It's doesn't seem that hard to figure out that the Ravens are 1-3 when their best player on offense rushes the ball less than 15 times in a game. And yet somehow Cam Cameron can't do it.

7. Red Rocket

Alright, I give up: Andy Dalton, despite losing to Pittsburgh 24-17 on Sunday, deserves to be the leader for Rookie of the Year right now.

This might sound weird considering he's coming of a loss, he threw a game-ending interception (his second in the fourth quarter Sunday) and my blatant homerism deep respect for Cam Newton.

But it was ridiculously impressive that Cincy took the Steelers best shot early in the game and then rallied back to get within a touchdown, despite losing their other studly rookie A.J. Green after he hyperextended his knee.

Oh, it also doesn't help that Newton absolutely laid an egg on Sunday, failing to score a touchdown in a football game for what he said might be the first time in his life. I haven't seen any confirmation of this, but I also have no trouble believing it.

Back to Dalton and the Bengals though: if Green's injury is substantial, I don't think the Bengals make the playoffs (they currently project as the sixth seed) because not only are the Ravens and the Steelers better, but the Ravens might actually try against Cincy.

And if Newton bounces back over the next few weeks, and the Bengals lose their last three games against the Steelers and Ravens, it's going to be tough for voters to hit Dalton up.

But if he improves from the growing pains he suffered against the Steelers, he might end up stealing the award after all. And, you know, a playoff berth.

8. Andy Reid's Hot Pants

Before the season, we penciled in the Week 10 Cardinals-Eagles matchup with the idea that Kevin Kolb would lead a revived Arizona squad into Philly with a chance for redemption against the team that cast him off for Michael Vick. Instead, Kolb couldn't play Sunday, so John Skelton started and ... the Eagles still lost, 21-17.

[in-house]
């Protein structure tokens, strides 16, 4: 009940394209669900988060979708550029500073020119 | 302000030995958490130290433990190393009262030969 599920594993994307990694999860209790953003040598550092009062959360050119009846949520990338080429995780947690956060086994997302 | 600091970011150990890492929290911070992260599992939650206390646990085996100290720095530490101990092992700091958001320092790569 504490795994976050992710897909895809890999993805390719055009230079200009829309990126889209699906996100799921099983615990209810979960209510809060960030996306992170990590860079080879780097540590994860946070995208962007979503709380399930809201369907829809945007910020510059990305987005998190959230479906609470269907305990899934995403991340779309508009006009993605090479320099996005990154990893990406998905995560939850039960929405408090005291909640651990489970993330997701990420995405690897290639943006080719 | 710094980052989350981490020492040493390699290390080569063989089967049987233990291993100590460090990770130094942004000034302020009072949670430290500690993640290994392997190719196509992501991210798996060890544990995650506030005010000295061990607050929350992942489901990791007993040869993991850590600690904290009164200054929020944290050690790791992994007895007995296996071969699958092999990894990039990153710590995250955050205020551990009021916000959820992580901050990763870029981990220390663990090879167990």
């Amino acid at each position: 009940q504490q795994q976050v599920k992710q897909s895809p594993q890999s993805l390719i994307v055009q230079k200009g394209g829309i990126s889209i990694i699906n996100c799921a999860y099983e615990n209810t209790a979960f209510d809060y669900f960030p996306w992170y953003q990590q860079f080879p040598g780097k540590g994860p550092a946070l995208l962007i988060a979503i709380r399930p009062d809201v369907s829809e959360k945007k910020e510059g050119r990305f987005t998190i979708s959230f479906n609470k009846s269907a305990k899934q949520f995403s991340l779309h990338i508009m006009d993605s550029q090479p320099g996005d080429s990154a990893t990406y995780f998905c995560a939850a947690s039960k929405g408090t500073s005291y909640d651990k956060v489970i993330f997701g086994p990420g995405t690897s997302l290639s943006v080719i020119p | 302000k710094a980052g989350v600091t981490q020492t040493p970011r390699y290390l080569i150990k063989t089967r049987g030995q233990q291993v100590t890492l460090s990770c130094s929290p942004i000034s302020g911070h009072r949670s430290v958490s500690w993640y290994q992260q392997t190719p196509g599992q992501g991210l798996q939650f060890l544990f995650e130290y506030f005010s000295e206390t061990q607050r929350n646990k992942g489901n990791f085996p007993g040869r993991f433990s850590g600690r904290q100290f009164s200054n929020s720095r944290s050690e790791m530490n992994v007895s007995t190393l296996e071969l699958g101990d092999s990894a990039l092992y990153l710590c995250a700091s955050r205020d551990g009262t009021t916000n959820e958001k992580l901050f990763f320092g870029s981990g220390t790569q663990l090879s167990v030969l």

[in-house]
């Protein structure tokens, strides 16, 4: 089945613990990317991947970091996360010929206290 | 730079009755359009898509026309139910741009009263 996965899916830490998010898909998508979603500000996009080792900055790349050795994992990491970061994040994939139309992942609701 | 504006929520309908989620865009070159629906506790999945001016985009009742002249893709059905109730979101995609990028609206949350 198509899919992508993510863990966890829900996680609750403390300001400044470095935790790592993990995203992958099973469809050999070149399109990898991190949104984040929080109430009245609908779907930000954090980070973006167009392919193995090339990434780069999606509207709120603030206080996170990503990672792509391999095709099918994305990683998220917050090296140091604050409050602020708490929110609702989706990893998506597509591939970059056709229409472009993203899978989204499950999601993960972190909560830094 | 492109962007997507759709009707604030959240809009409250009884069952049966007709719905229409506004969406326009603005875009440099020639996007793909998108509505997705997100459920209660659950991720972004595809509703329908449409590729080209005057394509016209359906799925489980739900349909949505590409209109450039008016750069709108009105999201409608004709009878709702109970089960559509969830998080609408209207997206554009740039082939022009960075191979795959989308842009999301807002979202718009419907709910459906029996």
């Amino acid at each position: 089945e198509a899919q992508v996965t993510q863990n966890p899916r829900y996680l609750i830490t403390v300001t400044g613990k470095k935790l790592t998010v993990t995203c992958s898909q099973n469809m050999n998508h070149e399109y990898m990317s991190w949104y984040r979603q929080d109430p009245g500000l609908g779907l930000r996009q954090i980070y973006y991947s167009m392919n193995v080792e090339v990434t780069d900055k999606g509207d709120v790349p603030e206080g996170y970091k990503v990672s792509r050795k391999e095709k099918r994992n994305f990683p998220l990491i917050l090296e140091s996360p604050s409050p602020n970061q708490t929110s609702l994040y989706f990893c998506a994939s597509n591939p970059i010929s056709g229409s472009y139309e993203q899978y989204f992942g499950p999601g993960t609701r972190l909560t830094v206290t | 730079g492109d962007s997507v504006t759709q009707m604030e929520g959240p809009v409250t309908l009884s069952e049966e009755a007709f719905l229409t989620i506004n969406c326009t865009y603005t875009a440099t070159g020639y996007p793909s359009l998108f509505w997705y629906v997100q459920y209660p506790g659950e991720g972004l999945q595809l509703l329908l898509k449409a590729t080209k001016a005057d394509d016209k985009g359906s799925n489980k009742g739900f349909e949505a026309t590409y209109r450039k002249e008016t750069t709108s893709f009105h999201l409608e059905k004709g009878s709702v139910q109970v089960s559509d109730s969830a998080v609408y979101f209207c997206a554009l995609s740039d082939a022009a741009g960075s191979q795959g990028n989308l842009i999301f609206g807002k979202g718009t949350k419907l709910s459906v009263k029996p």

With that L, let's just go ahead and bury the Eagles 2011 season. Instead of debating whether 9-7 is possible, let's discuss whether or not Andy Reid should be fired if the Eagles miss the playoffs.

I, unequivocally, say he should not be fired. He's got issues with his roster construction, his clock management and his balance on offense, but there's a reason why he's the longest-tenured coach in the NFL.

Additionally, this is a lockout year, and teams were supposed to struggle to adapt under circumstances. "Bringing in a bunch of new faces" is one such circumstance where there's a built-in excuse.

And perhaps the best reason to hold onto Reid: he's Michael Vick's guy, and Michael Vick just got paid $100 million. That's not to say Vick couldn't play for another coach and succeed, but Reid's mentored him on and -- perhaps more importantly -- off the field. He's turned Vick from an ex-con into a franchise quarterback.

Vick's taken a step back this season, but if Philly can beef up its offensive line and address some of the defensive issues, there's no reason why Reid can't just can Juan Castillo in sacrificial lamb fashion and come back next year, regardless of how this season plays out.

9. What the Helu?

Would the Redskins beat the Colts if they played today? Wilson and I talked about that on the podcast (I assume you hit play above and are listening now but just haven't gotten that far yet), and, um, I'm not sure?

Indy's terrible, but Washington is just depressing -- the latest feather in Mike Shanahan's cap is a 20-9 loss to Miami that not only gave Shanny his first-ever five-game losing streak, but also handed the Dolphins their first win at Sun Life Stadium in 364 days.

The saddest part of the Redskins failure on Sunday isn't even that Rex Grossman gives them a better chance to win than John Beck. That's just the truth, even if it's cringe-worthy. Although apparently Shanahan doesn't know that? Or he does? Or ... you tell me:

"We’re going to make decisions that we think gives us the best chance to win," Shanahan said about the decision to go with Grossman. "Then before the game we decided to go in another direction."

I know what he's saying (I think), but it's kind of awesome that this quote, taken out of context, sounds like "Beck gives us the best chance to win, that's why we started him. But on Sunday we changed our minds."

Anyway, the saddest part is that Roy Helu broke Art Monk's single-game receptions record last week and he was inexplicably benched Sunday in favor of Ryan Torain.

"Well, I wanted to give Ryan a chance, see what he can do," Shanahan said of the decision. "[The Dolphins] are a very good defensive team."

Again, I don't know what that means or how it's sound logic for benching Helu.

Whatever, an obviously motivated Torain carried the ball 10 times for 20 yards. Helu still managed to end the day as Washington's leading rusher, though, as he carried the ball six times for 41 yards in the second half.

This logical result would have stemmed from an illogical decision, but there's nothing justifiably rational about the Redskins right now.